ready, in August 1939, Ickes called a press conference and endorsed
its finding that immigration restrictions were holding back the
development of Alaska.
"Men and women with
the spirit of our pioneers," Ickes said, should be given "the
opportunity to enlist in the service of the nation, building cities
on our last frontier."
NEWS OF ALASKA
PLAN REACHES NEUSTADT
By the spring of 1939,
news that an Alaska plan was in the works had reached the faraway
town of Neustadt.
Bruno Rosenthal had
returned from the labor camp at Buchenwald to find 44 of the original
119 Jews remaining. The synagogue in Neustadt, burned out during
Kristallnacht, had been bought for a pittance by the city. Fire
insurance had been paid to the government, not the Jewish community.
A farmer bought the synagogue's bricks from the city for a bin
to store cow manure. Ornamented roof beams and doors from the
synagogue found their way into some of Neustadt's private homes,
according to historian Sieburg.
The local Jewish community
was fined 174 marks for the cost of sweeping up the streets after
In January, Hitler
had issued a well-publicized warning in an address before the
Reichstag: He blamed Jewish financiers for pushing Europe toward
war and predicted that any such war would result in "annihilation
of the Jewish race in Europe."
A few Neustadt Jews
with money and connections in the United States had managed to
get last-minute visas. But for most, a wait of a year or more
stretched out before them.
The U.S. dioplomatic
staff had been told to prolong the application process, making
Jews return again and again with paperwork, said Severin Hochberg,
a historian with the U.S. Holocaust Memorial Museum. Applicants'
finances were strictly scrutinized. The U.S. consulate at Stuttgart,
where Neustadt residents went to apply, was particularly famous
for its delays, Hochberg said.
Pfeffer said that
consulate was famous for more than bureaucratic obstinance: you
could suddenly find your place in line had been sold to someone
else. She said that happened to her parents.
"They took graft at
the American consulate in Stuttgart. It was an open secret," she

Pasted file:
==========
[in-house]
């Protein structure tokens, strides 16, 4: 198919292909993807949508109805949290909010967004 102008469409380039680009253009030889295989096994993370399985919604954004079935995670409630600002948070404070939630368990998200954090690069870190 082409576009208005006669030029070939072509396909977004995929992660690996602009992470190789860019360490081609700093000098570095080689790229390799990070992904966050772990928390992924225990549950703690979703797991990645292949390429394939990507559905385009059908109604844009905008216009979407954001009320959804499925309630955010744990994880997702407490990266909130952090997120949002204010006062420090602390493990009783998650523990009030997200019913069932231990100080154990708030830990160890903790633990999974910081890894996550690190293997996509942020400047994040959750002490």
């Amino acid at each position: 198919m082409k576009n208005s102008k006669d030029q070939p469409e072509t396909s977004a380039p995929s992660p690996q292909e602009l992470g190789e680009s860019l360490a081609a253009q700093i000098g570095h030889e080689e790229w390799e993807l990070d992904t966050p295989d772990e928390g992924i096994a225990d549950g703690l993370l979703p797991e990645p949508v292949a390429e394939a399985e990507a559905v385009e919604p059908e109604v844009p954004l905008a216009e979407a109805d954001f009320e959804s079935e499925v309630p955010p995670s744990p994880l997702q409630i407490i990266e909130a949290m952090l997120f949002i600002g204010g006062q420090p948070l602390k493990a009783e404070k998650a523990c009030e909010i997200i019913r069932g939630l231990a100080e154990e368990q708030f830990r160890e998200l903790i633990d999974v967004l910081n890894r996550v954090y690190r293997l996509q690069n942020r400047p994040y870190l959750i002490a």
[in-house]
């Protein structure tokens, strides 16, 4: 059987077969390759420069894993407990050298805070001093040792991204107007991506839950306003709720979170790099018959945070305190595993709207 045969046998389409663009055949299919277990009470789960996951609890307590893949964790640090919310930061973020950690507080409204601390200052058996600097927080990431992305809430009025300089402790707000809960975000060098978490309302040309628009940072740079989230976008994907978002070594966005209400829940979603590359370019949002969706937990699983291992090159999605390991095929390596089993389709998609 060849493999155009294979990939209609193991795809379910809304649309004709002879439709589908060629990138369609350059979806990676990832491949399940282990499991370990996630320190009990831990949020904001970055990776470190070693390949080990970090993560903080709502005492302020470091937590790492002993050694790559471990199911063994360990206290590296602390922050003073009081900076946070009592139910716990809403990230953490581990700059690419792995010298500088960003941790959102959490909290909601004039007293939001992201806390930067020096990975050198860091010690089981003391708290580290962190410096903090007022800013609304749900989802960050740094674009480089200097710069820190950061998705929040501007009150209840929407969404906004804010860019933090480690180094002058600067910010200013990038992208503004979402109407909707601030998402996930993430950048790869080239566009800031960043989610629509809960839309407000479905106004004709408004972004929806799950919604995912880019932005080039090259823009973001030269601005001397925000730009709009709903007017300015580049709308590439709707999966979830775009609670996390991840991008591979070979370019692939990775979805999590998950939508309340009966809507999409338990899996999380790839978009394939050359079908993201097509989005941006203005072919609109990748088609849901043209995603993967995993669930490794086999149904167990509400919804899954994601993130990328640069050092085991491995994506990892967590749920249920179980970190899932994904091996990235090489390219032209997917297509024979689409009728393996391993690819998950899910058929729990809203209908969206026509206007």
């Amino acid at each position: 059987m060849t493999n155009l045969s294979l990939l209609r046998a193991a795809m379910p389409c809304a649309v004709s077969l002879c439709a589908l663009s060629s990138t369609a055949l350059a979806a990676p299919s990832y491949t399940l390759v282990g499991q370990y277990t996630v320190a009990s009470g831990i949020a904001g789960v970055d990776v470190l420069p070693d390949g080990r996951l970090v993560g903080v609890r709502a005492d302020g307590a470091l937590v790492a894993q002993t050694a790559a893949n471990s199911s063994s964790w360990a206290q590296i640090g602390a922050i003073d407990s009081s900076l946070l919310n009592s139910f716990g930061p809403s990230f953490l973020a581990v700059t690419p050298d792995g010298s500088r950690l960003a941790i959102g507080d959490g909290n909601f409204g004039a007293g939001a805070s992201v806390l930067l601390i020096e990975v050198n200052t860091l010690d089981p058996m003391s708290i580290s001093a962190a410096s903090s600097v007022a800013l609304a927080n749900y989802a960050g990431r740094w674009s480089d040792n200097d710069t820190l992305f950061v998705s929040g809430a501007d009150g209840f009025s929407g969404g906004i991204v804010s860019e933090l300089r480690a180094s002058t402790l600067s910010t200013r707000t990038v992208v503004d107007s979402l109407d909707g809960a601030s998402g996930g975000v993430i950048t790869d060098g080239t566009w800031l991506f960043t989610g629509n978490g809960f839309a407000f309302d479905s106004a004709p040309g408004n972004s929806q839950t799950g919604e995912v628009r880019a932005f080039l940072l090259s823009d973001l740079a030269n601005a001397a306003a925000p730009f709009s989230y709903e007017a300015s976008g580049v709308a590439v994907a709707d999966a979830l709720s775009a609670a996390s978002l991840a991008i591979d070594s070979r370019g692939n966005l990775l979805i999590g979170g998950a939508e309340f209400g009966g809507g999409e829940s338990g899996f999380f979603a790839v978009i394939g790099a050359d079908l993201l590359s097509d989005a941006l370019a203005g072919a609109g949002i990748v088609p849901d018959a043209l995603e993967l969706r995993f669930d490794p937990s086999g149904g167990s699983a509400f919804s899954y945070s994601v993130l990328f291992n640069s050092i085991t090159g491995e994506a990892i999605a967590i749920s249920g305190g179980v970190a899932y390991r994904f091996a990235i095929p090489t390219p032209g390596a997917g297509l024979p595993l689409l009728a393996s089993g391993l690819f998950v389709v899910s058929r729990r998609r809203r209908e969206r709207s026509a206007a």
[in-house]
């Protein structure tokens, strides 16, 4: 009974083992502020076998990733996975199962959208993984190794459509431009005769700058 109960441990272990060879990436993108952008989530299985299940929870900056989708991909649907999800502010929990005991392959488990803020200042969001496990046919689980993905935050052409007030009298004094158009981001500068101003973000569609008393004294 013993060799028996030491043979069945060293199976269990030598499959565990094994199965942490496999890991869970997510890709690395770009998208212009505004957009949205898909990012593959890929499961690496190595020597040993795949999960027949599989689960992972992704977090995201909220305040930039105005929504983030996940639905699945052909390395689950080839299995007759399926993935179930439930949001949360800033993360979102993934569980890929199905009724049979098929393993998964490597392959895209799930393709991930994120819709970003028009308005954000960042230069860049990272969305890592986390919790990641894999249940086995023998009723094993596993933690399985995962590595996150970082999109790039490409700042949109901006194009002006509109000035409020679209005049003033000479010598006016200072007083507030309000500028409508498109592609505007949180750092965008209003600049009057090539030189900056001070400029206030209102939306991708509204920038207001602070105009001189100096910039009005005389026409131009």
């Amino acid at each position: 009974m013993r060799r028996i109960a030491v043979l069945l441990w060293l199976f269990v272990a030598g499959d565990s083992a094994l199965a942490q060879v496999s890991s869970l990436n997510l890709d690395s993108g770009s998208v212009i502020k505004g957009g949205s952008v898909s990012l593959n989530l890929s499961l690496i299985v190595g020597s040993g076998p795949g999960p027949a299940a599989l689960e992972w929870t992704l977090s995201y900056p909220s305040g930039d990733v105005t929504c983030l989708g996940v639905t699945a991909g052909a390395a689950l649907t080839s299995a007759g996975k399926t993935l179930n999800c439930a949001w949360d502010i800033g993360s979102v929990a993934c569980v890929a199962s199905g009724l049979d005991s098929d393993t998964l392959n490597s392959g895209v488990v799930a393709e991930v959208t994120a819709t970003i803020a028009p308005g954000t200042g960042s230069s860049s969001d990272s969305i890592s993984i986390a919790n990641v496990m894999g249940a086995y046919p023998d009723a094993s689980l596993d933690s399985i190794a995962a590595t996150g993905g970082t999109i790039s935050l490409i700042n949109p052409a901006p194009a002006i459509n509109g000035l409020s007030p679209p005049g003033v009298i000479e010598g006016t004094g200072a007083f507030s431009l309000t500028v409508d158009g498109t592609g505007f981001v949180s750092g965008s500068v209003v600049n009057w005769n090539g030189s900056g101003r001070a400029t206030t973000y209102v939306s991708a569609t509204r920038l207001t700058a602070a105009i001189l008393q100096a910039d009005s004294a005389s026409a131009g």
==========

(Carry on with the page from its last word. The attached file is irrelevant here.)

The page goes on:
Hochberg said there
were rumors of such activity but no documented evidence of American
officials accepting payoffs.
On Aug. 16, 1939,
publication of Ickes' Alaska report was front-page news in The
Anchorage Daily Times. In Germany, Rosenthal read of the report
The media in Germany
were tightly controlled. But a single Jewish newspaper, Judisches
Nachrichtenblatt, was allowed to publish, providing a conduit
for Nazi propaganda and reports of Jewish resettlement plans.
Rosenthal first learned of the Alaska idea in the Judisches Nachrichtenblatt
in May. Now he realized his mistake in sending his letters to
the State Department. He sat down to type out the first in a string
of letters to the Department of the Interior, now preserved in
the National Archives.
Rosenthal said he
had read that Secretary Ickes promised to give qualified German
Jews "a chance" in Alaska. Rosenthal vowed that the Jews of Neustadt
would bring "new ideas and old ideals" to the territory.
"We beg imploringly
[to] Ickes as to permit the immigration in Alasca Territory. Perhaps
you will be good enough to let us know as soon as possible your
decision. You know we can not longer stay here."
What Rosenthal did
not know was that his opportunity to come to Alaska had already
been discussed in Alaska. Within days of Congressman Buckley's
first proposal, the Fairbanks Daily News-Miner had interviewed
a cross section of local leaders. The conclusion, in a headline
atop the front page:
"German Jews Unsuited
For Alaska Settlers Is Prevailing View Here."
Today's story is drawn from the following sources:
- The letters
of Bruno Rosenthal and other European Jews regarding Alaska,
along with Interior Department memos on the Slattery Report,
are available in the National Archives. The file is available
on microfilm at the University of Alaska Fairbanks archives
in the Elmer E. Rasmuson Library.
community life in pre-war Neustadt is described in two books
from Germany: Dankward Sieburg, "Die Synagogengemeinde zu Neustadt,"
("The Synagogue Community of Neustadt"), published in 1990;
and Barbara Handler-Lachmann and Ulrich Schutt, "Unbekannt Verzogen
oder Weggemacht: Schicksale der Juden im alten Landkreis Marburg
1933-1945," ("Fate of the Jews in old Marburg County 1933-1945")
published in 1992. Translation from German provided by Chlaus
Lotscher of Homer.
is also drawn from an article by University of Alaska professor
Gerald S. Berman, "From Neustadt to Alaska, 1939: A Failed Attempt
of Community Resettlement," Immigrants and Minorities, vol.
6, no. 1, (March 1987); and interviews with Alice Lilienfeld
Pfeffer, a Neustadt native who emigrated to the United States
before the war.
- Two books
stand out on general U.S. immigration policy before the war
and its effect on European Jews: Henry Feingold, "The Politics
of Rescue: The Roosevelt Administration and the Holocaust, 1938-1945,"
Rutgers University Press, 1970; and David S. Wyman, "Paper Walls:
America and the Refugee Crisis, 1938-41" University of Massachusetts
information was drawn from interviews with Paul Claussen, Office
of Historian, U.S. State Department, and Severin Hochberg, Center
for Advanced Holocaust Studies, U.S. Holocaust Memorial Museum,